France's President Emmanuel Macron and Germany's Chancellor Angela Merkel JOHN THYS/AFP/Getty Images

Europe’s Bretton Woods Moment

Political leaders in France and, soon, Germany will have a chance to deliver the European Union from its malaise, but only by heeding the right lessons from the past. The success of grand bargains between France and Germany in 1963, and between the victors of World War II in 1944-1945, speak to the need for a bold, comprehensive approach.

PRINCETON – After years of paralysis during the debt crisis that began in 2009, the European Union seems to have regained some momentum. In France last year, Emmanuel Macron and his La République En Marche ! won the presidency and a strong parliamentary majority. And in Germany, after much delay, the center-left Social Democrats are currently voting on a new coalition agreement with the center-right Christian Democratic Union and its Bavarian sister party, the Christian Social Union.

The hope now is for renewed Franco-German cooperation and a new Élysée Treaty, updating the historic 1963 agreement negotiated by German Chancellor Konrad Adenauer and French President Charles de Gaulle. A new arrangement might involve more spending at the EU level and overcoming old German taboos against a “transfer union.”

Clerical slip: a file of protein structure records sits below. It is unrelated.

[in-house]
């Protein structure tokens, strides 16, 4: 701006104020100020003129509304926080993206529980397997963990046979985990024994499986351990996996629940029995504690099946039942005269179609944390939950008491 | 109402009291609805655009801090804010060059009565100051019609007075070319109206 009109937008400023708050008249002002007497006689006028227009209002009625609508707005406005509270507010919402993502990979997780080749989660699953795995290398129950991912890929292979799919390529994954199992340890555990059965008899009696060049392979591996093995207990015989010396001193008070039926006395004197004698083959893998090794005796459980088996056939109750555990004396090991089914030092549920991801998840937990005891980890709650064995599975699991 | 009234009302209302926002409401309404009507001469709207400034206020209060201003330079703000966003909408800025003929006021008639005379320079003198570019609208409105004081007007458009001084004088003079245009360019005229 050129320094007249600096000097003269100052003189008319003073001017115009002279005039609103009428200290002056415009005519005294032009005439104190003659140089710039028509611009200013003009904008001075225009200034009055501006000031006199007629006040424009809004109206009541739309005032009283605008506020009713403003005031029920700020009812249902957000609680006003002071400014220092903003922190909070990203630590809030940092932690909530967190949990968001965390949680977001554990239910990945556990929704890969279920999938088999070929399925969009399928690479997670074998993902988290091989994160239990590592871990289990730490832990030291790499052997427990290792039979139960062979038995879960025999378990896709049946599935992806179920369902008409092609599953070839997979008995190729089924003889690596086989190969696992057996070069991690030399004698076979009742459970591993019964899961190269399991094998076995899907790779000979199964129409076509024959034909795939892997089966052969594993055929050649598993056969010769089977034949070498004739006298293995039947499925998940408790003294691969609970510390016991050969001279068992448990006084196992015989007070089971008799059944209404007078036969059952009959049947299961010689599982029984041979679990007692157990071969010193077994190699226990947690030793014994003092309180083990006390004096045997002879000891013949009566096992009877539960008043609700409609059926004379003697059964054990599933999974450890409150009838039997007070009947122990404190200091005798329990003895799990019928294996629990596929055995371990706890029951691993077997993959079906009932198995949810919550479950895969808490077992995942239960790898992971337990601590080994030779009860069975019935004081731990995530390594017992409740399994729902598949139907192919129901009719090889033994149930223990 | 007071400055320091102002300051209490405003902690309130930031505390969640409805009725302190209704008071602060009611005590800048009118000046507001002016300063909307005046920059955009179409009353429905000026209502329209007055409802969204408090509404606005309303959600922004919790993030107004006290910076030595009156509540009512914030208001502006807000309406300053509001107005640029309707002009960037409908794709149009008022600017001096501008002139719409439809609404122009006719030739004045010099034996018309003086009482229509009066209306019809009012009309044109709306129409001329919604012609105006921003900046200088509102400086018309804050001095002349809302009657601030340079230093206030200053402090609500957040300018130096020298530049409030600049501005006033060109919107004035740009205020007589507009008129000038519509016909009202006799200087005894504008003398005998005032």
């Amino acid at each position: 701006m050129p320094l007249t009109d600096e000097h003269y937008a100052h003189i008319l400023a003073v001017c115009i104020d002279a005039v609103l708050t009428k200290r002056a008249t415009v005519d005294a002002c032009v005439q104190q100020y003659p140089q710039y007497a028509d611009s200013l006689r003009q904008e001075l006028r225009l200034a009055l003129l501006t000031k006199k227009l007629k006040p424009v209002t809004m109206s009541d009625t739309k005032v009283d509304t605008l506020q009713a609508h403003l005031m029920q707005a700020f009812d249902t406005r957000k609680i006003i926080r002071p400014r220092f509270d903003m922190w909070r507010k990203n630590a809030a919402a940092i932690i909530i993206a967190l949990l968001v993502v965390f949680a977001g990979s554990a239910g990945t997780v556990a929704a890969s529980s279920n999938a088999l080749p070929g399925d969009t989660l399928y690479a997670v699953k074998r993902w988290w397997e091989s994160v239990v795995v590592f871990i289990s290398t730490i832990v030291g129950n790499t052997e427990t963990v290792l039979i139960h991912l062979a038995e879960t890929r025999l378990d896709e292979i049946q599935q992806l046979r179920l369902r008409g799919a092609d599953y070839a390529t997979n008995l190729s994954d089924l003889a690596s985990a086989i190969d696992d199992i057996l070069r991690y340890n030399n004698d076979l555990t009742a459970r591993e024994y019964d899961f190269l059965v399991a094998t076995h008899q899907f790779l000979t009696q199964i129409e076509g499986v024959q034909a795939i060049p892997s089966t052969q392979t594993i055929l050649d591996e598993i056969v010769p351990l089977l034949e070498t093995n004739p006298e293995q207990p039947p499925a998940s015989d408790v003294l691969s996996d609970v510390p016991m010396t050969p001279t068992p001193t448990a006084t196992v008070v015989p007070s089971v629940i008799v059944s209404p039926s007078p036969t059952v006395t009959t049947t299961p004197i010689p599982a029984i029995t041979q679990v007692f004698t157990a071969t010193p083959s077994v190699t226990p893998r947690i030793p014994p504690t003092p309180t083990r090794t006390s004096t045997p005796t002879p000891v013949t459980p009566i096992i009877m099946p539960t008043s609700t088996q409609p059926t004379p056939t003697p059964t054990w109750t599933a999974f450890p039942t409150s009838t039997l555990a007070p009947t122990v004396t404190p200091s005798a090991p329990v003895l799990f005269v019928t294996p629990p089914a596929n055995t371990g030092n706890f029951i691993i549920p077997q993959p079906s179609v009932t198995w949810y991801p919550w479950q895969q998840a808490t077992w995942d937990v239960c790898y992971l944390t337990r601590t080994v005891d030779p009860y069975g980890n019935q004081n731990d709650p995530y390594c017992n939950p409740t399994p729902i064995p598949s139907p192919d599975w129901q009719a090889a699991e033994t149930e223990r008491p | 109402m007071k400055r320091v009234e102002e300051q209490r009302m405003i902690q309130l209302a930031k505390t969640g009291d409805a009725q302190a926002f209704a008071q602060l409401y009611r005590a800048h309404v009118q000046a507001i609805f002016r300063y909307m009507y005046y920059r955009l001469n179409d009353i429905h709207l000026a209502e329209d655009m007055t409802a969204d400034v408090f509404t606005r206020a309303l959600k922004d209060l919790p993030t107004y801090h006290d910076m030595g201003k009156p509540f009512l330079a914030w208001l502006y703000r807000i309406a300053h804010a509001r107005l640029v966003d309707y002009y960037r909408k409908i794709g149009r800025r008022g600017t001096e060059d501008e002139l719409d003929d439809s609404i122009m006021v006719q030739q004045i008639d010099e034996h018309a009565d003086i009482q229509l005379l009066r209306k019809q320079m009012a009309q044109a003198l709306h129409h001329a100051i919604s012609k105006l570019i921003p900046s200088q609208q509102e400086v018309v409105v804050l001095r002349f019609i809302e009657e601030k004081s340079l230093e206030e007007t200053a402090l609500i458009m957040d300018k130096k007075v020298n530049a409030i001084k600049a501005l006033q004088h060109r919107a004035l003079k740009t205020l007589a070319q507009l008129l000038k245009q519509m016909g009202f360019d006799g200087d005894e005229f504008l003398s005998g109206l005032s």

But, to have the desired effect, the Franco-German vision for Europe must be fresh and bold enough to capture the popular imagination. Many Europeans are fed up with technocratic fixes negotiated behind the scenes and empty invocations of universal ideals. People need ideals, but they also need sensible, concrete measures.

We hope you're enjoying Project Syndicate.

To continue reading, subscribe now.

Subscribe

Get unlimited access to PS premium content, including in-depth commentaries, book reviews, exclusive interviews, On Point, the Big Picture, the PS Archive, and our annual year-ahead magazine.

http://prosyn.org/JDw0NNg;

Handpicked to read next

Cookies and Privacy

We use cookies to improve your experience on our website. To find out more, read our updated cookie policy and privacy policy.